Observatory captures INTENSE solar storm
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A mysterious and rare form of solar storm has the potential to take out power lines, satellites and the Internet — and we have no way of predicting when they could strike. This is the disconcerting warning of a study by researchers at the University of Queensland, who analysed natural records of these storms preserved in millenia-old tree rings. Such storms were first detected in the tree ring isotope record back in 2012 by the physicist Fusa Miyake of Nagoya University — who detected a sudden increase in radiocarbon, coming from a surge of solar radiation, in the tree ring corresponding to the year AD 774. Since then, similar spikes have been identified as having occurred in the years 7176 BC, 5410 BC, 5259 BC, 660 BC and AD 993.
Lead author and astrophysicist Dr Benjamin Pope said: “These huge bursts of cosmic radiation, known as Miyake Events, have occured approximately once every thousand years, but what causes them is unclear.
“The leading theory [had been] that they are huge solar flares. We need to know more, because if one of these happened today, it would destroy technology including satellites, internet cables, long-distance power lines and transformers.
“The effect on global infrastructure would be unimaginable.
As part of the team’s study, undergraduate mathematics student Quingyuan Zhang developed specialist software to analyse existing data on historical atmospheric isotope ratios — and, by extension, solar radiation — as preserved in trunks of ancient trees.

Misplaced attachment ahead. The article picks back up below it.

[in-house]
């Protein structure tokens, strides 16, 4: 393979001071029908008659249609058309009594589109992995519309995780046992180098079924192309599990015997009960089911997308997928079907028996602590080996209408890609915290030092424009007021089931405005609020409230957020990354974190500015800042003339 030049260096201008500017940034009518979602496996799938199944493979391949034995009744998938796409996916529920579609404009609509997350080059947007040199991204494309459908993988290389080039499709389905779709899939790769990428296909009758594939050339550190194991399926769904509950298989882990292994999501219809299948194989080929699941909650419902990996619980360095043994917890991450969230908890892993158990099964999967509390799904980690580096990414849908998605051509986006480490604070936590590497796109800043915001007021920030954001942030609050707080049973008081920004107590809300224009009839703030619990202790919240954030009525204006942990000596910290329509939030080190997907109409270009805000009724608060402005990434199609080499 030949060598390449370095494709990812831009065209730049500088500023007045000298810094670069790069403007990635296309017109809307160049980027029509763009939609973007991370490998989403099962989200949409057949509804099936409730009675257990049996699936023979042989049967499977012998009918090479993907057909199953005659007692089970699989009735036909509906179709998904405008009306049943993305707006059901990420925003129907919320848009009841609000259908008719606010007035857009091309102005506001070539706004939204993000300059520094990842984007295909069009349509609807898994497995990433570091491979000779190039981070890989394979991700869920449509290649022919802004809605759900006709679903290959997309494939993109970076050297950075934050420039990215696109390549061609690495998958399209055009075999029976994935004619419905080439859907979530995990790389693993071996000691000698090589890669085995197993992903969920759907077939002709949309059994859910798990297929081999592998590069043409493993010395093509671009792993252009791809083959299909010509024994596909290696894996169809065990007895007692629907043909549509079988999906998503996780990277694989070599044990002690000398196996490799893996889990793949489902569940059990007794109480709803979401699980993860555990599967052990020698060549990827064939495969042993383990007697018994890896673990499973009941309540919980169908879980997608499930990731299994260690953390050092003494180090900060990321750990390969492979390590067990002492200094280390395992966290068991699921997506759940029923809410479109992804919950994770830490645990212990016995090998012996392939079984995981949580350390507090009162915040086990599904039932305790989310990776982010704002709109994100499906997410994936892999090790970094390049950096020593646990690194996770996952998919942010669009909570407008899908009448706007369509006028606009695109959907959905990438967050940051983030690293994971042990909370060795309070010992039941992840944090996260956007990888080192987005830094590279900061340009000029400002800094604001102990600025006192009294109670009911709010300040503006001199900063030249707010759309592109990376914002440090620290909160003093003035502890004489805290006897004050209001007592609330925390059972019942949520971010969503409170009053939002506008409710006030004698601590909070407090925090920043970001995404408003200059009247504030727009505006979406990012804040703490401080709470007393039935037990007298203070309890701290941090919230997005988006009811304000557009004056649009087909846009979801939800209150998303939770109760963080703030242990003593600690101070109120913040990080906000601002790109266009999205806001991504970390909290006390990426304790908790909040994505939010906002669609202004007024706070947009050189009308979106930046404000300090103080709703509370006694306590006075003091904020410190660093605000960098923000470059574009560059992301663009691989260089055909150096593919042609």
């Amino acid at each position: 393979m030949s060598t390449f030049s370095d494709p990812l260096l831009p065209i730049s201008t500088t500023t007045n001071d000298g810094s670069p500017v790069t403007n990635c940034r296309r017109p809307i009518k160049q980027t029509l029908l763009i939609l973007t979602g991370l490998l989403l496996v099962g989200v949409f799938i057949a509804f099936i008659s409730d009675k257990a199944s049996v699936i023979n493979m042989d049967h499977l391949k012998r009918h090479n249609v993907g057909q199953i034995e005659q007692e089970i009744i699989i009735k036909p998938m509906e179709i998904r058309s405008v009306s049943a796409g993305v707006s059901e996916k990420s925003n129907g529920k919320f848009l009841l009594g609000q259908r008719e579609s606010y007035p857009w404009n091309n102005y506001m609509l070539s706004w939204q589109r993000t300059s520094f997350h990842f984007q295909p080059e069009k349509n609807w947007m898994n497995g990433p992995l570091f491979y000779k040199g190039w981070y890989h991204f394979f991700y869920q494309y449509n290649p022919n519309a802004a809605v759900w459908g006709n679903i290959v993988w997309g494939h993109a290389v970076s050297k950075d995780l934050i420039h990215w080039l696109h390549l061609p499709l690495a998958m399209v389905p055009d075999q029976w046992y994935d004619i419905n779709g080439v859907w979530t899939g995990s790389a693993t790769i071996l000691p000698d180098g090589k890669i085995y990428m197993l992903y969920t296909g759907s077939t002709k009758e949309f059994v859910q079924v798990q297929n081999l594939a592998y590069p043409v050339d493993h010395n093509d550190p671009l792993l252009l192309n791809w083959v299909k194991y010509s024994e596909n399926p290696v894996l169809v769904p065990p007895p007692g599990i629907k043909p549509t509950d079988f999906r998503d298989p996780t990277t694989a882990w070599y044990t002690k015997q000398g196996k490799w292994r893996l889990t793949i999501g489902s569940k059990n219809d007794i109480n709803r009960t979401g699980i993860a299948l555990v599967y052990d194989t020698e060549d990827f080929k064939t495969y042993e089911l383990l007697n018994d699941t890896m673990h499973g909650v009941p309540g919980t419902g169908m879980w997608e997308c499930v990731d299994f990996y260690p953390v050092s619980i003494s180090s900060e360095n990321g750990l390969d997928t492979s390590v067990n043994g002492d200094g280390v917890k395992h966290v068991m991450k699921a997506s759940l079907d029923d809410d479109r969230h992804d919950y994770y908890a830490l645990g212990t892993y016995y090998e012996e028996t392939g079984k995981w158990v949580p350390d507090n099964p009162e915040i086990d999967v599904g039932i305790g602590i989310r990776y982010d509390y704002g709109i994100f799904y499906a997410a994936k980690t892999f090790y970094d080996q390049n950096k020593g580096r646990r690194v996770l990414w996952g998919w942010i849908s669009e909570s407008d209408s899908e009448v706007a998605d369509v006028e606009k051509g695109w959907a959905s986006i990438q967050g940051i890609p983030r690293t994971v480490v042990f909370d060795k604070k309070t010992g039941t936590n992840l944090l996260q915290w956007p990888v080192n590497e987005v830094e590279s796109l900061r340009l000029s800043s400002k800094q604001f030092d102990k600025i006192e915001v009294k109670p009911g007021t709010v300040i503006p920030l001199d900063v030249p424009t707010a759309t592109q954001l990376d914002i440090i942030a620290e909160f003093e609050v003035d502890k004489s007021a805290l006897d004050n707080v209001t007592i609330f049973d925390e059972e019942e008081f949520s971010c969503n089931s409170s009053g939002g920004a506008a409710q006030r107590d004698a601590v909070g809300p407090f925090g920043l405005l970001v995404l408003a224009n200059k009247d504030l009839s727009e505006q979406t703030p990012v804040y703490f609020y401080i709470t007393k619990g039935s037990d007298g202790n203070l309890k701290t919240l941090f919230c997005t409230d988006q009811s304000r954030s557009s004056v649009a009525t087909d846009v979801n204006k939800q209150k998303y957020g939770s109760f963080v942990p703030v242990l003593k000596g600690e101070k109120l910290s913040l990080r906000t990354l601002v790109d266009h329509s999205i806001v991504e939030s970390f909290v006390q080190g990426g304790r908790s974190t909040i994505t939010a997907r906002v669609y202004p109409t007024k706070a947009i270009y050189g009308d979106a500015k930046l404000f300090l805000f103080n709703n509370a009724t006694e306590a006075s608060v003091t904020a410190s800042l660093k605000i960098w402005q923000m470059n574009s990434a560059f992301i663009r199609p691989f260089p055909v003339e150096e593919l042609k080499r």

Mr Zhang explained: “Because you can count a tree’s rings to identify its age, you can also observe historical cosmic events going back thousands of years.
“When radiation strikes the atmosphere, it produces radioactive carbon-14, which filters through the air, oceans, plants, and animals — and produces an annual record of radiation in tree rings.
“We modelled the global carbon cycle to reconstruct the process over a 10,000-year period, to gain insight into the scale and nature of the Miyake events.
As Dr Pope noted above, the predominant hypothesis had been that Miyake events were caused by giant solar flares.
Solar flares are intense, localised eruptions of electromagnetic radiation from the Sun’s atmosphere that are thought to be caused by the crossing, tangling or reorganisation of magnetic field lines on the star’s surface.
However, Mr Zhang said: “Our results challenge this. We’ve shown they’re not correlated with sunspot activity, and some actually last one or two years.
“Rather than a single instantaneous explosion or flare, what we may be looking at is a kind of astrophysical ‘storm’ or outburst.”
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As Dr Pope puts it, the fact that scientists don’t know exactly what Miyake events are — nor how to predict their occurrence is very disturbing.
He said: “Based on available data, there’s roughly a one percent chance of seeing another one within the next decade. But we don’t know how to predict it or what harms it may cause.
“These odds are quite alarming, and lay the foundation for further research.”
The full findings of the study were published in the journal Proceedings of the Royal Society A.
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